(From Poslantsy Kyrgyzstana na frontakh Velikoi Otechestvennoi Voiny, ed. O. Sagynbaev, "Ilim", 1995, 500 copies.)


 It was characteristic of a boy in the 1920's to wonder what he will become. Some imagined becoming aviators, others - artists. In his dreams Petr Artsybashev saw himself as a frontier guard. In September, 1939, he indeed got his wish. He voluntarily left to join the army even though it was a whole six months before his draft call-up.

Now he was on the Japanese-Manchurian border, in the Far East. 130th Border Guards Regiment. The promised soft cap with the green band. Here he began the hazardous duty of guarding the country's borders. On 21 December, Stalin's birthday, the Japanese decided to spoil the holiday which the unit command had prepared. A platoon-sized force violated the border. A fight ensued, fierce and sharp. The violators were cut off, surrounded, and taken prisoner. Later they were exchanged for a coastguard cutter and its crew which had accidentally entered Japanese waters.

In this battle, 18-year old Petr was slightly wounded. He spent a month in hospital in Voroshilov (now Ussuriisk). From there he went straight to a school for junior commanders, which he finished with excellent ratings. Then there were courses in preparing junior political cadres. He was promoted to political leader (politruk) in a regimental mortar battery.

Then came 22 June, 1941. The news of the outbreak of war was received in the middle of night exercises. Combat alarm. And again - the border. Duty both day and night. Digging anti-tank ditches. Here the soldiers and officers received sad news. In the battles in front of legendary Borodino the former commander of the regiment, Colonel Polosukhin, loved by all as one's own father, had been killed. The regiment's headquarters received requests to be sent to the front, and Petr turned in his own petition. But it was only at the end of January, 1942, that circumstances permitted sending volunteers to the west.

His first battle was at the village of Mezhetchino in Kaluga Province, as a gun commander in the 120mm mortar double-battery of the 125th Separate Cadet Rifle Brigade.

He had much to go through during his half-year on the front lines. He experienced the deaths of comrades, saw burning villages, gallows left by the fascists, the bodies of executed peaceful villagers and partisans. His hatred for the enemy boiled. Everyone burned with the desire to wipe out the enemy. Petr was decorated with the medal "For Combat Service" for his part in his first battle, during which he, together with Senior Lieutenant Tkachenko, diverted upon themselves for forty minutes the fire from six German batteries. There were few pleasant episodes during life at the front, but even so there are some that remain in one's memory forever. There were several such episodes at the front in store for Petr Yakovlevich, and whose fascinating subject could form an entire book. But Petr Yakovlevich decided to limit himself to describing only the most important:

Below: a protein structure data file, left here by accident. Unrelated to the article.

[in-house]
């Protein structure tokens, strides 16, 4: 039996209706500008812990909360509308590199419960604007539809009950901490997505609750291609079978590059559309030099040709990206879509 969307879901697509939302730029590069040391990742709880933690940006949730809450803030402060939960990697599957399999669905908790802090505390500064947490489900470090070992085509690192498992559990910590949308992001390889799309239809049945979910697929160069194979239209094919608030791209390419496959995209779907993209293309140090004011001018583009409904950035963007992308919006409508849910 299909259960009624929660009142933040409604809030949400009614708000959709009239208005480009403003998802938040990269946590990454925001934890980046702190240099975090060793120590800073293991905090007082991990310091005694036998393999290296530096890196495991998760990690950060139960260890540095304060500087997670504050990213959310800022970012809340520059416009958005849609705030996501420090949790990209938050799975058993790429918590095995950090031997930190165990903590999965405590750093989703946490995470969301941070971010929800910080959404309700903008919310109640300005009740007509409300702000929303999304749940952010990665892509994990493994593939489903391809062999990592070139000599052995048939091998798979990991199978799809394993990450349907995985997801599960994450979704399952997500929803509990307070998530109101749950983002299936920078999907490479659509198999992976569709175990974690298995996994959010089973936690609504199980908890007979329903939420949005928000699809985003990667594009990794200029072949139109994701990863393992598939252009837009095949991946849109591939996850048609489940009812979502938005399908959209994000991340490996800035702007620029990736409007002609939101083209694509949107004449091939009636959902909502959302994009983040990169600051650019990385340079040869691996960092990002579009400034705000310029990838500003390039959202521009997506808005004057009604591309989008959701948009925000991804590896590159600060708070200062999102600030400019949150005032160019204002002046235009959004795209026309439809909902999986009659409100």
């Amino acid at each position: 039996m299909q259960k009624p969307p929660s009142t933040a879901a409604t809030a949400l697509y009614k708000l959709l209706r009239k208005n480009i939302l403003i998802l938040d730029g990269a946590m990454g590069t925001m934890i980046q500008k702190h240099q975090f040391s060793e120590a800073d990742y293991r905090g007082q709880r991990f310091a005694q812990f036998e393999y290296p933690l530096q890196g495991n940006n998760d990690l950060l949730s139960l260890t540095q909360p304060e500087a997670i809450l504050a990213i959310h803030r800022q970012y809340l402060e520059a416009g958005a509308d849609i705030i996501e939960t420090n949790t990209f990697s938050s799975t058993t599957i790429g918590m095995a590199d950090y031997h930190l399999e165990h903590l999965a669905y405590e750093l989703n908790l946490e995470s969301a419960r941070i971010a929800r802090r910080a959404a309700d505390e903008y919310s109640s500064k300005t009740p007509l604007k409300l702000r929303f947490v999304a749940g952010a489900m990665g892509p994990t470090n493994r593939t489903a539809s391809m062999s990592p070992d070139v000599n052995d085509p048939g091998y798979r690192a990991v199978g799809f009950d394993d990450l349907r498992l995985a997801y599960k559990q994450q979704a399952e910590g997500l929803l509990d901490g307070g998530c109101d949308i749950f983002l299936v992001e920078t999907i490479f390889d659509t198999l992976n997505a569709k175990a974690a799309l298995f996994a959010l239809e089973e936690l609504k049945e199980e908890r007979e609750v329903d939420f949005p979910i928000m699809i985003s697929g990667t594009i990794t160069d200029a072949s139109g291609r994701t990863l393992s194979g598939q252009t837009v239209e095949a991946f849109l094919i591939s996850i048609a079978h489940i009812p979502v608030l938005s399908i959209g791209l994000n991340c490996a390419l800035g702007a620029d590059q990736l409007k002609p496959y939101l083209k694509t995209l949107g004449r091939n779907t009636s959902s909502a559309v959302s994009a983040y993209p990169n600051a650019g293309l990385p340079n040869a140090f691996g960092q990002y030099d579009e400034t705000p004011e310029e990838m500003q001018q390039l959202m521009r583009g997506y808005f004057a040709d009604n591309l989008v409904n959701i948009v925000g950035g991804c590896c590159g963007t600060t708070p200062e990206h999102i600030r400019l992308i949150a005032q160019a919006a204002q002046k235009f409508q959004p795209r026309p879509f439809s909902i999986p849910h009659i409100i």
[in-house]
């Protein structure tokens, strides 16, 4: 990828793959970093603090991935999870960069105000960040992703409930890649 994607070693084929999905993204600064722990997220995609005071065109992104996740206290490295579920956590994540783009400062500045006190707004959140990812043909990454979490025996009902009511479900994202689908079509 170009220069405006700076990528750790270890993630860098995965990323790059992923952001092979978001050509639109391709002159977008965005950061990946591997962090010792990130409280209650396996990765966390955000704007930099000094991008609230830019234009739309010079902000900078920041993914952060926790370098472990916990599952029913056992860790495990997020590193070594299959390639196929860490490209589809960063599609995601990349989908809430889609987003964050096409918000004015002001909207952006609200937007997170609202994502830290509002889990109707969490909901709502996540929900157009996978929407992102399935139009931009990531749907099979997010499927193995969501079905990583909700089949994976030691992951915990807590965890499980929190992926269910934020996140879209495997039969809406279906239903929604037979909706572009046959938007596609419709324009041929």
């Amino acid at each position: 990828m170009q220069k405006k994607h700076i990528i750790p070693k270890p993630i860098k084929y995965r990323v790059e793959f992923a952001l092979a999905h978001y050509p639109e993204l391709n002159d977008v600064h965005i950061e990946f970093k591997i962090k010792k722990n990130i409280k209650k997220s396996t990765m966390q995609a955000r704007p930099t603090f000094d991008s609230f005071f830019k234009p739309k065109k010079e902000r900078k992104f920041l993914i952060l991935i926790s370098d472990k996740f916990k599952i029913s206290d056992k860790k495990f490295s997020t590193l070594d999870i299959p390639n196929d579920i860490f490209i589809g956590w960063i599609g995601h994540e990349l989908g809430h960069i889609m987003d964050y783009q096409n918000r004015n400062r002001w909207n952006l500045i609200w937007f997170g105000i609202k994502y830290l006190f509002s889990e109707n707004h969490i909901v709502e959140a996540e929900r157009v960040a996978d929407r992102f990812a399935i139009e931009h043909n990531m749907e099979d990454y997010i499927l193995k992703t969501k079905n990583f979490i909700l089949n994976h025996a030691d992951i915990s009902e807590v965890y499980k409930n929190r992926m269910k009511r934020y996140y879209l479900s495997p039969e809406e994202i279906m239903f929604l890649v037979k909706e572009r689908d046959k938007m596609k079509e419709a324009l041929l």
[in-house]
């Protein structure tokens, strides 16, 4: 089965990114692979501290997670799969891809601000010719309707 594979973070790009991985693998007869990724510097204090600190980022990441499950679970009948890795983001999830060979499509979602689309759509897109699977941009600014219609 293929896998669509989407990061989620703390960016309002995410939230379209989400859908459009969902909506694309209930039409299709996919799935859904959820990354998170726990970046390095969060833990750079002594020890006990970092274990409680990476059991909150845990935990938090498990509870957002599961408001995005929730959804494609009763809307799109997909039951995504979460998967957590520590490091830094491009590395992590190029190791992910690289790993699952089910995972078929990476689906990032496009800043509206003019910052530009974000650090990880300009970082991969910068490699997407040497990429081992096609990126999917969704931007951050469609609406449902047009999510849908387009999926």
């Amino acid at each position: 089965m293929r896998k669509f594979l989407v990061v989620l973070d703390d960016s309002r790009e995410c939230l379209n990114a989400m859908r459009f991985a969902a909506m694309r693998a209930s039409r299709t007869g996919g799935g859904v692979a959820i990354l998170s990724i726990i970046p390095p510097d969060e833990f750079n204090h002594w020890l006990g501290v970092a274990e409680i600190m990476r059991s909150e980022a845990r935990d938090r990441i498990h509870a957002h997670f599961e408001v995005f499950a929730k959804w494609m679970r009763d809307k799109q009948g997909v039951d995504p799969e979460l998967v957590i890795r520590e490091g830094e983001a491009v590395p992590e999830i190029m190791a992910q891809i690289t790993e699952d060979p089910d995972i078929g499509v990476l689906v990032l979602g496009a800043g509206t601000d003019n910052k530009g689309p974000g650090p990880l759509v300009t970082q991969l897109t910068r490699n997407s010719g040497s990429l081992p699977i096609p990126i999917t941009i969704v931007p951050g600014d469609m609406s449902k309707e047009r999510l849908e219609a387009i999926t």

"At the end of May, 1942, five of us - Senior Lieutenant Tkachenko, Deputy Political Leader Malyshenko (there was still such a rank at that time), Sergeant Syropyatov (a radio operator), Junior Sergeant Krasnoshtanov (who had been my driver), and myself (at that time also a Deputy Political Leader) - were suddenly called to the headquarters of our 125th Cadet Brigade, and from there sent to the headquarters of the 16th Army. For twelve days at the reconnaissance section of the 5th Corps they trained us for insertion into the enemy's rear. We were not highly qualified reconnaissance scouts, but by that time we had already taken part in patrols into enemy positions and had two 'tongues' (prisoners) and two saboteurs to our credit.

"The mission was complicated. We were to make our way on foot through the enemy's rear to the city of Orel. On the way we had to fix everything in memory and as far as possible radio it to the 'Big Country'. Once in Orel the intent was to make contact with the underground regional party committee, take delivery of what they had to send out, and have a partisan group return us.

"We were perplexed: why were we going 'on foot'? It would really be simpler to jump out of an airplane with parachutes. The way it was looked to be almost certain death. Did they think it was easy to make one's way almost 200 kilometers from Sukhinichaya to Orel through territory crawling with fascist troops? Yeah, right... But orders are orders. The high command had better foresight than us. In actuality, as we later learned, big battles were coming up. The enemy was aiming at Stalingrad. The intelligence which we would gather on the way to Orel might make it possible for the high command to ascertain the amount of enemy troop movement towards Stalingrad.

"Getting through the enemy lines without being noticed was out of the question. Therefore the people at the reconnaissance section had already worked up several possibilities.

We were provided with documents for local inhabitants and the corresponding clothing, and with blank documents for German officers and soldiers. We crossed the front line in the following manner: Malyshenko in German uniform as an SS major, since he spoke German perfectly; Tkachenko was dressed as a captain; I was an Oberleutnant decorated with the Iron Cross; and Syropyatov and Krasnoshatanov were soldier-orderlies.

"We had still another variant as a backup - the uniform for a "captured" Soviet general, and Malyshenko had a courier packet for the Fuhrer's staff representative in Orel.

"We were sent off. By the time we had crossed the forward front lines on the first night and made our way 18 kilometers into the rear, it started to get light. To go any further would be dangerous. We stopped for the day in a deep ravine overgrown with bushes. We had not been able to settle down yet when the lookouts reported that a light automobile was heading our way without any escort. We decided to take it. A group of three - Malyshenko, Tkachenko, and I came out on the side of the road while Syropyatov and Krasnoshtanov were a little way off 'lighting' a small campfire. It was a simple calculation. The nearness of the front line would make the fascists exclude the possibility of partisans, and all the more so for Soviet troops. Everything looked peaceful. The 'SS major' stopped the car. There were four Germans in it, headed by a captain from a combat unit. Malyshenko, moving forward to check papers, shot the captain. At almost the same time Tkachenko and I cut down the others. The car was ours. Krasnoshtanov jumped behind the wheel after shoving the driver deeper into the vehicle and sped into the woods. We threw out the bodies, cleaned off the blood, and studied the fascists' documents. In the car we found German sub-machineguns, grenades, the captain's suitcases, and in his pockets - his orders to report to the commander of the Second Panzer Army at Bolkhovo...